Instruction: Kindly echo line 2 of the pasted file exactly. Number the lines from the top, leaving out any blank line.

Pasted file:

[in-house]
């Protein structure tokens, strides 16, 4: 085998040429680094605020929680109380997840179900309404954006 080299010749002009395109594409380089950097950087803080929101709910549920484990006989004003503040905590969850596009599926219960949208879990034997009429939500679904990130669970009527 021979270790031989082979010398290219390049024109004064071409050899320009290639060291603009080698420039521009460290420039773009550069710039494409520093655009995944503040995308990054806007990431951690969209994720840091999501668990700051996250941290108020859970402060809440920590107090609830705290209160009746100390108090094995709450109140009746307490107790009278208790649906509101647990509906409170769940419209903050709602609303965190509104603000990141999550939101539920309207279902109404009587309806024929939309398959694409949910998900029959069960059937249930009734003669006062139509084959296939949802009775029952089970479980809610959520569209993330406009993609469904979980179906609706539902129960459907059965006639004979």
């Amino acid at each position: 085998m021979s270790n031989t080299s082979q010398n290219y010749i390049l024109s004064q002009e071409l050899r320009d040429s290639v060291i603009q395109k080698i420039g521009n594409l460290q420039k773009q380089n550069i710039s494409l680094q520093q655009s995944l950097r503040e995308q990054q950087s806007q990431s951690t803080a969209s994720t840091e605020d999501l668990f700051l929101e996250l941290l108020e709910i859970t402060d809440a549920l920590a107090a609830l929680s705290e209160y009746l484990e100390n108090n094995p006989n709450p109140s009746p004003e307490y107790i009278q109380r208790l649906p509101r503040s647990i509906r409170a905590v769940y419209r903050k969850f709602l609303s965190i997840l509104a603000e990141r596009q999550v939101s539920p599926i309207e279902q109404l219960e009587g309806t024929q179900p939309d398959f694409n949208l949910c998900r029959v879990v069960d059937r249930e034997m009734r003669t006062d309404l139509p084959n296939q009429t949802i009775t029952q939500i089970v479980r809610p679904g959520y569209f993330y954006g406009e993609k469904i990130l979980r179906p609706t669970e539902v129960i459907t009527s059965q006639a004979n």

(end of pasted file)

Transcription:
């Protein structure tokens, strides 16, 4: 085998040429680094605020929680109380997840179900309404954006 080299010749002009395109594409380089950097950087803080929101709910549920484990006989004003503040905590969850596009599926219960949208879990034997009429939500679904990130669970009527 021979270790031989082979010398290219390049024109004064071409050899320009290639060291603009080698420039521009460290420039773009550069710039494409520093655009995944503040995308990054806007990431951690969209994720840091999501668990700051996250941290108020859970402060809440920590107090609830705290209160009746100390108090094995709450109140009746307490107790009278208790649906509101647990509906409170769940419209903050709602609303965190509104603000990141999550939101539920309207279902109404009587309806024929939309398959694409949910998900029959069960059937249930009734003669006062139509084959296939949802009775029952089970479980809610959520569209993330406009993609469904979980179906609706539902129960459907059965006639004979």